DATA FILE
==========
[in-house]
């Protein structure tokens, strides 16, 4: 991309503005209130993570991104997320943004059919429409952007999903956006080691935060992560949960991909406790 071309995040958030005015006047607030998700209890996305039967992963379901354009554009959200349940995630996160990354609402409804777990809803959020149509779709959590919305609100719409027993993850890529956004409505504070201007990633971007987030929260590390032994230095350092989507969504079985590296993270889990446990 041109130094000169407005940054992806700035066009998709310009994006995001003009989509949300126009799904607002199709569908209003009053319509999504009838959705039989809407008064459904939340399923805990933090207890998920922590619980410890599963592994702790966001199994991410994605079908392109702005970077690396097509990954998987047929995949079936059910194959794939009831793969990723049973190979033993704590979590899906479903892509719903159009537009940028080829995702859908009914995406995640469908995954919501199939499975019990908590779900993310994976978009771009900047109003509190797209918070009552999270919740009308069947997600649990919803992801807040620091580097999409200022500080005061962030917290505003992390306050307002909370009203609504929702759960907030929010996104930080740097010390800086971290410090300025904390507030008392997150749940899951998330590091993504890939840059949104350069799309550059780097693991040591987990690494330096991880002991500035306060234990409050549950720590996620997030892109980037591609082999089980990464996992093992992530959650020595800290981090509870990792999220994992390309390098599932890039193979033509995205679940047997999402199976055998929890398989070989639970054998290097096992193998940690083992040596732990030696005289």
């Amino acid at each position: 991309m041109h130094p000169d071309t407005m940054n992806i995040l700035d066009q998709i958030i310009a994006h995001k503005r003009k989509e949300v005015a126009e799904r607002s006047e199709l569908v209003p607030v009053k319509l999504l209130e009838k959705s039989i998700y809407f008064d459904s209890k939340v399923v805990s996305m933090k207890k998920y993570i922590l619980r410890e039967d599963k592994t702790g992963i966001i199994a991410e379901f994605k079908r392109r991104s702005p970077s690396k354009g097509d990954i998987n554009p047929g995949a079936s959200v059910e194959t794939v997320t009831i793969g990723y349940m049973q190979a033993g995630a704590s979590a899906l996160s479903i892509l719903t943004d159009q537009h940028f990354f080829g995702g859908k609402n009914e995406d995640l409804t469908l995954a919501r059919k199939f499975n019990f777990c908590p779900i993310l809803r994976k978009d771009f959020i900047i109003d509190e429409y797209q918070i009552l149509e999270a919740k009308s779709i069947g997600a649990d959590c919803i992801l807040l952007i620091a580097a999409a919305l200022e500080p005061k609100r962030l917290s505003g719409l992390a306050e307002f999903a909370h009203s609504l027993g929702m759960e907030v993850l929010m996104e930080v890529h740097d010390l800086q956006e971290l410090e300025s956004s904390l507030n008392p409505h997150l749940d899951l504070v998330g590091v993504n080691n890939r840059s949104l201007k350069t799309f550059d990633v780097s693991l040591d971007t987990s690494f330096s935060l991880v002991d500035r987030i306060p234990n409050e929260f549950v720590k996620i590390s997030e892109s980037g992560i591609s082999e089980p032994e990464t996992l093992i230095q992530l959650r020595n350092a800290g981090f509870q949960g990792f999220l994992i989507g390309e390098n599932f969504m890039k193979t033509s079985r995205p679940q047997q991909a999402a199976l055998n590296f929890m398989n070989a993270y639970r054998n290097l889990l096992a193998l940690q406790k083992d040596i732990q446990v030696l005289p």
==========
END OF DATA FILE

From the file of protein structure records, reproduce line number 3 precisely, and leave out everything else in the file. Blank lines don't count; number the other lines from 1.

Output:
């Amino acid at each position: 991309m041109h130094p000169d071309t407005m940054n992806i995040l700035d066009q998709i958030i310009a994006h995001k503005r003009k989509e949300v005015a126009e799904r607002s006047e199709l569908v209003p607030v009053k319509l999504l209130e009838k959705s039989i998700y809407f008064d459904s209890k939340v399923v805990s996305m933090k207890k998920y993570i922590l619980r410890e039967d599963k592994t702790g992963i966001i199994a991410e379901f994605k079908r392109r991104s702005p970077s690396k354009g097509d990954i998987n554009p047929g995949a079936s959200v059910e194959t794939v997320t009831i793969g990723y349940m049973q190979a033993g995630a704590s979590a899906l996160s479903i892509l719903t943004d159009q537009h940028f990354f080829g995702g859908k609402n009914e995406d995640l409804t469908l995954a919501r059919k199939f499975n019990f777990c908590p779900i993310l809803r994976k978009d771009f959020i900047i109003d509190e429409y797209q918070i009552l149509e999270a919740k009308s779709i069947g997600a649990d959590c919803i992801l807040l952007i620091a580097a999409a919305l200022e500080p005061k609100r962030l917290s505003g719409l992390a306050e307002f999903a909370h009203s609504l027993g929702m759960e907030v993850l929010m996104e930080v890529h740097d010390l800086q956006e971290l410090e300025s956004s904390l507030n008392p409505h997150l749940d899951l504070v998330g590091v993504n080691n890939r840059s949104l201007k350069t799309f550059d990633v780097s693991l040591d971007t987990s690494f330096s935060l991880v002991d500035r987030i306060p234990n409050e929260f549950v720590k996620i590390s997030e892109s980037g992560i591609s082999e089980p032994e990464t996992l093992i230095q992530l959650r020595n350092a800290g981090f509870q949960g990792f999220l994992i989507g390309e390098n599932f969504m890039k193979t033509s079985r995205p679940q047997q991909a999402a199976l055998n590296f929890m398989n070989a993270y639970r054998n290097l889990l096992a193998l940690q406790k083992d040596i732990q446990v030696l005289p």